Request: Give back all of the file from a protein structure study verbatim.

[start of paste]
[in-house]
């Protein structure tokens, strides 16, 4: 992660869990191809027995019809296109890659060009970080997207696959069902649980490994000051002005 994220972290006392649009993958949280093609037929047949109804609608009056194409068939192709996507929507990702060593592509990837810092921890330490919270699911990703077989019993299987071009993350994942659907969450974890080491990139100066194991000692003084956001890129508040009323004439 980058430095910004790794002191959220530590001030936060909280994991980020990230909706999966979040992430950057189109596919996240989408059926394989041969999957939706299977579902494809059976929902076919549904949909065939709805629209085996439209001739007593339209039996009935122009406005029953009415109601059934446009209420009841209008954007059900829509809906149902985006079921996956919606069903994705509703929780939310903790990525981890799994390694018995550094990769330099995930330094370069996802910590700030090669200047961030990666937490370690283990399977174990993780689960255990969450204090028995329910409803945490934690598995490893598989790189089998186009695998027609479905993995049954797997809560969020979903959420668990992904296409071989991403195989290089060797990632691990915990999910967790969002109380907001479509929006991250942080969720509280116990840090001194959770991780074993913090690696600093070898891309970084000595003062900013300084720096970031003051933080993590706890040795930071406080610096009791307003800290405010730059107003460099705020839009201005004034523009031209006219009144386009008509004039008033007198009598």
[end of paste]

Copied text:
[in-house]
């Protein structure tokens, strides 16, 4: 992660869990191809027995019809296109890659060009970080997207696959069902649980490994000051002005 994220972290006392649009993958949280093609037929047949109804609608009056194409068939192709996507929507990702060593592509990837810092921890330490919270699911990703077989019993299987071009993350994942659907969450974890080491990139100066194991000692003084956001890129508040009323004439 980058430095910004790794002191959220530590001030936060909280994991980020990230909706999966979040992430950057189109596919996240989408059926394989041969999957939706299977579902494809059976929902076919549904949909065939709805629209085996439209001739007593339209039996009935122009406005029953009415109601059934446009209420009841209008954007059900829509809906149902985006079921996956919606069903994705509703929780939310903790990525981890799994390694018995550094990769330099995930330094370069996802910590700030090669200047961030990666937490370690283990399977174990993780689960255990969450204090028995329910409803945490934690598995490893598989790189089998186009695998027609479905993995049954797997809560969020979903959420668990992904296409071989991403195989290089060797990632691990915990999910967790969002109380907001479509929006991250942080969720509280116990840090001194959770991780074993913090690696600093070898891309970084000595003062900013300084720096970031003051933080993590706890040795930071406080610096009791307003800290405010730059107003460099705020839009201005004034523009031209006219009144386009008509004039008033007198009598």